Month: October 2017

A Sub-Genre of One’s Own

By Shawn Coyne | 6 Comments

When I find a story fascinating, like I obviously find THE TIPPING POINT, I can’t help but think about the writer.  What drove him or her to tell it? I have a grand theory that there is something deep within them that drives them…something that they need to work out in their own minds that directs them to explore a particular genre and carve out a space inside of it of their own. I also believe that they are not consciously aware of their internal north star… In this next post edited from the www.storygrid.com archives, I explore what may…

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Act Three is the Ninth Inning

By Steven Pressfield | 7 Comments

  How should your novel or screenplay finish? It should end with the score tied in the bottom of the ninth and the base runner representing the winning run tearing about third base and highballing for home. Deep in right field, the outfielder with a rifle for an arm has just fielded the line drive that has sent our runner racing flat out. The outfielder slings the ball like a bullet toward home plate, where the catcher is waiting, eye on the throw, braced to receive the shock of the runner as he hurtles toward home. At third base, the…

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You Have The Power

By Callie Oettinger | 10 Comments

June 12, 1993, presented me with a question. Go anchor or go springboard? Let the day pull me deeper than the Mariana Trench or propel me beyond Hubble’s view? I flip flopped for years.

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The Female Carries the Mystery

By Steven Pressfield | 15 Comments

  I’m re-reading one of my favorite books on writing, Blake Snyder’s Save the Cat! Goes To the Movies. Blake Snyder (who died tragically at age 51 in 2009) was a screenwriter who did a lot of thinking about what makes a story work and what makes it not work. His first book, Save the Cat!, is a classic. One of Blake Snyder’s writer-friendly inventions is what he called “BS2,” the Blake Snyder Beat Sheet. The beat sheet broke a story—any story from the Iliad to La La Land—down into about sixteen “beats,” e.g. Opening Image, Theme Stated, Catalyst, Break…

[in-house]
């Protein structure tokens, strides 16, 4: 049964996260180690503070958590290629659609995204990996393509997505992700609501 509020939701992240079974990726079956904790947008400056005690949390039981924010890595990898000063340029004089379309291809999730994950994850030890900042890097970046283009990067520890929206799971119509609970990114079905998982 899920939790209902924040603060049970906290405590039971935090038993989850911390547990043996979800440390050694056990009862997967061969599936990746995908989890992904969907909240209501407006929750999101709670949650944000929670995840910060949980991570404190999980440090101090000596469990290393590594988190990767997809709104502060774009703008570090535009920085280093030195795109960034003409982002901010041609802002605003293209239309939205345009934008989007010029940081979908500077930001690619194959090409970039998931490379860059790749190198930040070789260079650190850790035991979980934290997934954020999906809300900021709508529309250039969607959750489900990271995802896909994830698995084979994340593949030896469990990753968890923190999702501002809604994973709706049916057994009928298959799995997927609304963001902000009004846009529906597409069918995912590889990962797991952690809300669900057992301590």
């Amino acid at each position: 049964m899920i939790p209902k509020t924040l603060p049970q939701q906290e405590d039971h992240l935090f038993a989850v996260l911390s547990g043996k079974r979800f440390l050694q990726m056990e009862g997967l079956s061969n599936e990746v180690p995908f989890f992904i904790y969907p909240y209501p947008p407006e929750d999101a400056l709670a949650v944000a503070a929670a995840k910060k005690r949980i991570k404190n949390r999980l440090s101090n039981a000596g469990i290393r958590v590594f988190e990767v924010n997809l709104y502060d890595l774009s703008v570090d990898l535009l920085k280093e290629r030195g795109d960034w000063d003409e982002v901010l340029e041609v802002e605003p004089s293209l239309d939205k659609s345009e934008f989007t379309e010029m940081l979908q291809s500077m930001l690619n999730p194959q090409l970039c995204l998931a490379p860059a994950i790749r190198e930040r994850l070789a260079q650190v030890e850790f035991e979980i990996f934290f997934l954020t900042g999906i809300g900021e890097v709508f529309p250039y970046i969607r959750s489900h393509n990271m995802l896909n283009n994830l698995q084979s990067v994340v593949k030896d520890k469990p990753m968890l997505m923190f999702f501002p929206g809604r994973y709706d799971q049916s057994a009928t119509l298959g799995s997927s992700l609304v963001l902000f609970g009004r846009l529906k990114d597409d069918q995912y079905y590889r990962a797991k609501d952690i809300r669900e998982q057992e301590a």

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It Ain’t Easy When You Get What You “Want”

By Shawn Coyne | 8 Comments

What’s it like when you get the call?  When you get the big deal and you’ve been ushered into Big Publishing’s Finishing School with a seven figure advance for your first book? Let’s head back to some material from www.storygrid.com and explore the reality of this dream come true state of being… When contemplating a writing project, let just one question guide you: What’s at stake? Not just what’s at stake in the Story—if it’s not earth shaking, find another one to tell—but what’s at stake for you personally. If you could skip the project and forget about it the…

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Giving Myself Some Props

By Steven Pressfield | 15 Comments

  Okay, it’s done. Today I wrap Draft #14 of the project that’s been kicking my butt and send it in to Shawn. Will it fly? We’ll see. But for the moment (a short moment), my job becomes about self-validation, i.e. giving myself some props. These “Reports from the Trenches” have been going on now for five and a half months. That means I’ve been rewriting a crashed-and-burned manuscript for that long.   Good job, Steve! Whatever happens, you have risen to the occasion. You have performed like a pro. You did not crap out (okay, maybe you whined and…

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Chum or Cream? Asinine or Aristotle?

By Callie Oettinger | 18 Comments

Congratulations Kazuo Ishiguro, on being awarded the Nobel Prize in Literature–and thank you for your stories. Bringing this back from September 2, 2016. In Kazuo Ishiguro’s book The Buried Giant, the dragon Querig is blamed for cursing the land with “a mist of forgetfulness.” With each breath, she exhales a mist with the power to shroud those within her range in amnesia. The mist is an unforgiving thing, wiping out the good and the bad memories. Pain and Happiness exit stage left hand and hand, with Experience and Knowledge joining them. Axl, an old man at the center of The Buried…

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Tricks of the Trade, #11

By Steven Pressfield | 11 Comments

  The theme of the past months’ “Reports from the Trenches” has been          How can we resuscitate our story after it crashes?   This is no easy issue, as all of us know. It feels to me, being in the middle of the process right now, like I’m grabbing my story by the belt, turning it upside-down and shaking it till all the loose change tumbles out of its pockets. We’re trying to get our story to give up its secrets. To spill its guts. To sing like a canary. Here’s a trick that sometimes works:…

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